National patterns in antidepressant medication treatment

Arch Gen Psychiatry. 2009 Aug;66(8):848-56. doi: 10.1001/archgenpsychiatry.2009.81.

Abstract

Context: Antidepressants have recently become the most commonly prescribed class of medications in the United States.

Objective: To compare sociodemographic and clinical patterns of antidepressant medication treatment in the United States between 1996 and 2005.

Design: Analysis of antidepressant use data from the 1996 (n = 18 993) and 2005 (n = 28 445) Medical Expenditure Panel Surveys.

Setting: Households in the United States.

Participants: Respondents aged 6 years or older who reported receiving at least 1 antidepressant prescription during that calendar year.

Main outcome measures: Rate of antidepressant use and adjusted rate ratios (ARRs) of year effect on rate of antidepressant use adjusted for age, sex, race/ethnicity, annual family income, self-perceived mental health, and insurance status.

Results: The rate of antidepressant treatment increased from 5.84% (95% confidence interval [CI], 5.47-6.23) in 1996 to 10.12% (9.58-10.69) in 2005 (ARR, 1.68; 95% CI, 1.55-1.81), or from 13.3 to 27.0 million persons. Significant increases in antidepressant use were evident across all sociodemographic groups examined, except African Americans (ARR, 1.13; 95% CI, 0.89-1.44), who had comparatively low rates of use in both years (1996, 3.61%; 2005, 4.51%). Although antidepressant treatment increased for Hispanics (ARR, 1.75; 95% CI, 1.60-1.90), it remained comparatively low (1996, 3.72%; 2005, 5.21%). Among antidepressant users, the percentage of patients treated for depression did not significantly change (1996, 26.25% vs 2005, 26.85%; ARR, 0.95; 95% CI, 0.83-1.07), although the percentage of patients receiving antipsychotic medications (5.46% vs 8.86%; ARR, 1.77; 95% CI, 1.31-2.38) increased and those undergoing psychotherapy declined (31.50% vs 19.87%; ARR, 0.65; 95% CI, 0.56-0.72).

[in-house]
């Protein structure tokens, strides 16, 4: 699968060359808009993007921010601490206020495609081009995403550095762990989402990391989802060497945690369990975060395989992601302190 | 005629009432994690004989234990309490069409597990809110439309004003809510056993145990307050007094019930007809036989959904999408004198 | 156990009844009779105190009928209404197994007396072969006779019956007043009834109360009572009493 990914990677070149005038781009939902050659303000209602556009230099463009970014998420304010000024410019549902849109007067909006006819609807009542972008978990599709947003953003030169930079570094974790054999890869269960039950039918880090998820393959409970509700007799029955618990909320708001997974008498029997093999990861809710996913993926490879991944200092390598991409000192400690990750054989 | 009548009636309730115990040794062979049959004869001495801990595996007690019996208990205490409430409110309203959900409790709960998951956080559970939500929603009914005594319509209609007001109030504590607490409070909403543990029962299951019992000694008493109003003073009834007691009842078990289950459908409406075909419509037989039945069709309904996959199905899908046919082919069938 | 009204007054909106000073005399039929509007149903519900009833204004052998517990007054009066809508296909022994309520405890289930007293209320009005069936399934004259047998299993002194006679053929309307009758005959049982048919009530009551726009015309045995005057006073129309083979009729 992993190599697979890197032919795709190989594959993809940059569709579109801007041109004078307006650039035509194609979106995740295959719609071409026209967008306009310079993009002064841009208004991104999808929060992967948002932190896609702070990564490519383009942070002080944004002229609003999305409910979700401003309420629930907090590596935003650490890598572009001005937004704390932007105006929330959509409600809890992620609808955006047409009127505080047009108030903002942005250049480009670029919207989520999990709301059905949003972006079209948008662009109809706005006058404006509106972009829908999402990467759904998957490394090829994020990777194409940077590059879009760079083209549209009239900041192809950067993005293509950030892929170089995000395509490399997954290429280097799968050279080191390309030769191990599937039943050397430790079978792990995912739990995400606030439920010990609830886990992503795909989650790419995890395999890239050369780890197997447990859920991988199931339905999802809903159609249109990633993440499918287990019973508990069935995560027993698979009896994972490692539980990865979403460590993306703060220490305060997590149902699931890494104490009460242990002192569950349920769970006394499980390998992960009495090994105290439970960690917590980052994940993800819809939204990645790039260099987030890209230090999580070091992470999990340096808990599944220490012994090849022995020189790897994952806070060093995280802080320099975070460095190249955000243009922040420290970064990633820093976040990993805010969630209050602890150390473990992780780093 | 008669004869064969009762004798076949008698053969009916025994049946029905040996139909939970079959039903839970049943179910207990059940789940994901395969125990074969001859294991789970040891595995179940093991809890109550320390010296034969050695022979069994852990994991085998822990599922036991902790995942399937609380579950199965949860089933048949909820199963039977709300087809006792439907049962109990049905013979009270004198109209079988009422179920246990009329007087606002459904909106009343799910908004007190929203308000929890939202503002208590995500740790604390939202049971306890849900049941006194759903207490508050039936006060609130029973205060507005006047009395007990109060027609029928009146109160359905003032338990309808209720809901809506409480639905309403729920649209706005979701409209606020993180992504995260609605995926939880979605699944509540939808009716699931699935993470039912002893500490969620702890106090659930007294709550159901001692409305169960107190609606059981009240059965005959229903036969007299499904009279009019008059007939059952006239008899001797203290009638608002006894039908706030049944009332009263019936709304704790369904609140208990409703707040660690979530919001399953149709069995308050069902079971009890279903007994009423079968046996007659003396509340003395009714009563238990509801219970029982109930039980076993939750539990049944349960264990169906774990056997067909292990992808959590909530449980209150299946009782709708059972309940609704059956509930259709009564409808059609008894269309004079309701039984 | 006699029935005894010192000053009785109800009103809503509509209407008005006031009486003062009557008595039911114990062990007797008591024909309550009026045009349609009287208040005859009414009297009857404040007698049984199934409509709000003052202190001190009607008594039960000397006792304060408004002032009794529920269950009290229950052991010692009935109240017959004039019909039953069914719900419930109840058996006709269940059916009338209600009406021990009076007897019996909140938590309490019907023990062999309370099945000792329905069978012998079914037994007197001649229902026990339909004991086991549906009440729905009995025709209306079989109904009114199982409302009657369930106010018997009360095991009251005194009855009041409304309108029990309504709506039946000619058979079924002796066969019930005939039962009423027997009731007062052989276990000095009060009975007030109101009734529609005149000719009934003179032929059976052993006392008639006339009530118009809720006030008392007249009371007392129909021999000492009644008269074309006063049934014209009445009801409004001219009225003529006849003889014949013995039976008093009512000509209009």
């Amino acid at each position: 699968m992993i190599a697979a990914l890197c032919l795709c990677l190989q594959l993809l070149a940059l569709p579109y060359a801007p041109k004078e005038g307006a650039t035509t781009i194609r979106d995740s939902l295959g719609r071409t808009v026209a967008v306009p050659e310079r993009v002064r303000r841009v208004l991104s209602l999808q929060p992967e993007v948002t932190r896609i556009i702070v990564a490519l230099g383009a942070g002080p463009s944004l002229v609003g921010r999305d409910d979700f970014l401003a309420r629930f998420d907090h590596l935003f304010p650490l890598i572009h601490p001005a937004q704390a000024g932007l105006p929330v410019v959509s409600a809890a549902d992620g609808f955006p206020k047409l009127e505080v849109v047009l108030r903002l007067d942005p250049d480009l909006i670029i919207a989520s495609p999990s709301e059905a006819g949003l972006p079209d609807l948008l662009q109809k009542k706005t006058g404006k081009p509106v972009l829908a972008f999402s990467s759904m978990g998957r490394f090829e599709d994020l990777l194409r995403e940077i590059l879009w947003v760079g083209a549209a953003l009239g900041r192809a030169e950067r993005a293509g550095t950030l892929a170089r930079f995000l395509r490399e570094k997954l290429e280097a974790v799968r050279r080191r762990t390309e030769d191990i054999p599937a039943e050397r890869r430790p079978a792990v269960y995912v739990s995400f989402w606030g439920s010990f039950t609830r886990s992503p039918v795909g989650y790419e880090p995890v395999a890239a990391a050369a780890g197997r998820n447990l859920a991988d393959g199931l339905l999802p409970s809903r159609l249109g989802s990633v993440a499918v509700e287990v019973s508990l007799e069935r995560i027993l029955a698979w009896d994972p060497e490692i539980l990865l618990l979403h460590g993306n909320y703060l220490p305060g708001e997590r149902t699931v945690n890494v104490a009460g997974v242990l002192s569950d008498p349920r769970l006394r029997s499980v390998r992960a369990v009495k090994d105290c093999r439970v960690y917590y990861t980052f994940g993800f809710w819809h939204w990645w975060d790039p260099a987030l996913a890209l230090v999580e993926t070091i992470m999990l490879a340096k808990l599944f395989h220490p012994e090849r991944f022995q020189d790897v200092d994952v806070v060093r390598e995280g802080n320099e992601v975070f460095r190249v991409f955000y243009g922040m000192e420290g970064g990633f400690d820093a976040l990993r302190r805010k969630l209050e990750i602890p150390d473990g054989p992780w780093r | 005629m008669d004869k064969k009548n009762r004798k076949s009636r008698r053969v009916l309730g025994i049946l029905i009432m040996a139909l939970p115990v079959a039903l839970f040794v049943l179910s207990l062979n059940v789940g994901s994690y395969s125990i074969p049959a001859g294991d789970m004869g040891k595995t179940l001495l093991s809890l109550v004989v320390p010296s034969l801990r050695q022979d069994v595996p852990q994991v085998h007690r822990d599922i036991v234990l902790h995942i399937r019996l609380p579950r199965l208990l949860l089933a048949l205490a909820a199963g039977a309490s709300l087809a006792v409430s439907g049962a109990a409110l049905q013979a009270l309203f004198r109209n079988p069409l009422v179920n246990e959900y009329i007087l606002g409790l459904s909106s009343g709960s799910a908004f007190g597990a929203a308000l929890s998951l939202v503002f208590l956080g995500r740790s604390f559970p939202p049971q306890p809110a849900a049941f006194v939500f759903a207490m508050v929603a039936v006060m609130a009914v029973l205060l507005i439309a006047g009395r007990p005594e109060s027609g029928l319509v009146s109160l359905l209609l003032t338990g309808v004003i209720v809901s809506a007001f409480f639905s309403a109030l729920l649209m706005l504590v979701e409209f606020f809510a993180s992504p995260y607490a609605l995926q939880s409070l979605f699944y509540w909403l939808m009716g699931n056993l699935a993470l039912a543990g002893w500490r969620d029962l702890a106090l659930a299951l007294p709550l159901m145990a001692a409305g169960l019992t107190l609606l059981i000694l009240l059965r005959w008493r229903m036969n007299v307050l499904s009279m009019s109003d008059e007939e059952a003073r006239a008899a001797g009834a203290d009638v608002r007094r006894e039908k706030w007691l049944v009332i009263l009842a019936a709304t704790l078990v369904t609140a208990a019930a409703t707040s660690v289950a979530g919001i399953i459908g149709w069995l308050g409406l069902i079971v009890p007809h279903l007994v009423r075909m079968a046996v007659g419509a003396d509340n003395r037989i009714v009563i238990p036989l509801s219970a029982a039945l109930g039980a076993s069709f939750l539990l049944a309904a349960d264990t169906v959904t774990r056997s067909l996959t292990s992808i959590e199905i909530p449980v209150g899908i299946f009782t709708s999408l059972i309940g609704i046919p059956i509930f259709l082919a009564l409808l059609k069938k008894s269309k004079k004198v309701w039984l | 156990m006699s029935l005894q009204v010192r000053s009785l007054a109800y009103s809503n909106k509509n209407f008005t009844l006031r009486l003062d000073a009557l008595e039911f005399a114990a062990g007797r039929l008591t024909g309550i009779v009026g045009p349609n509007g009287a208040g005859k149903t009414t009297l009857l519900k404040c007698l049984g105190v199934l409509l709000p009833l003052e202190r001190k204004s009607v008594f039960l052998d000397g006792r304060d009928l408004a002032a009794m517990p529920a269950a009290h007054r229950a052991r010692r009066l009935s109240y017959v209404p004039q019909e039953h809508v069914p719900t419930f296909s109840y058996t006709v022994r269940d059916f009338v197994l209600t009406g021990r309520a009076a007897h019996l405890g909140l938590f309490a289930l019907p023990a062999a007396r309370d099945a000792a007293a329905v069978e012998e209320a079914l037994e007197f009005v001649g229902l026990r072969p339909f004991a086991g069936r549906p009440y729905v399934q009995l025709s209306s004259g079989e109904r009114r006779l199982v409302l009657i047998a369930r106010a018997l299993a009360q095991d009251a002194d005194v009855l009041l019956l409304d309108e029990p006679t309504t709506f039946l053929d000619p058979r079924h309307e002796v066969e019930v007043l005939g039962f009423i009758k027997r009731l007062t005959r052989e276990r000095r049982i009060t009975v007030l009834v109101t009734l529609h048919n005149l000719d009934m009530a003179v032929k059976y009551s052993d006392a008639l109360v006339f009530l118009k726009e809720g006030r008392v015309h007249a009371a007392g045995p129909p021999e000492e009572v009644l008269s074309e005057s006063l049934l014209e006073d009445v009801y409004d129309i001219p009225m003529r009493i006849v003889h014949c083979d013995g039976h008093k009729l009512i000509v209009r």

Conclusions: From 1996 to 2005, there was a marked and broad expansion in antidepressant treatment in the United States, with persisting low rates of treatment among racial/ethnic minorities. During this period, individuals treated with antidepressants became more likely to also receive treatment with antipsychotic medications and less likely to undergo psychotherapy.

Publication types

  • Comparative Study
  • Research Support, Non-U.S. Gov't
  • Research Support, U.S. Gov't, P.H.S.

MeSH terms

  • Adjustment Disorders / drug therapy*
  • Adjustment Disorders / economics
  • Adolescent
  • Adult
  • African Americans / statistics & numerical data
  • Aged
  • Antidepressive Agents / economics
  • Antidepressive Agents / therapeutic use*
  • Antipsychotic Agents / therapeutic use
  • Child
  • Depressive Disorder / drug therapy
  • Depressive Disorder / economics
  • Drug Costs / statistics & numerical data
  • Drug Costs / trends
  • Drug Prescriptions / economics
  • Drug Prescriptions / statistics & numerical data*
  • Drug Utilization / economics
  • Drug Utilization / statistics & numerical data
  • Drug Utilization / trends
  • Female
  • Health Care Surveys / statistics & numerical data
  • Health Expenditures / statistics & numerical data
  • Health Expenditures / trends
  • Hispanic Americans / statistics & numerical data
  • Humans
  • Male
  • Middle Aged
  • Psychotherapy / trends
  • United States

Substances

  • Antidepressive Agents
  • Antipsychotic Agents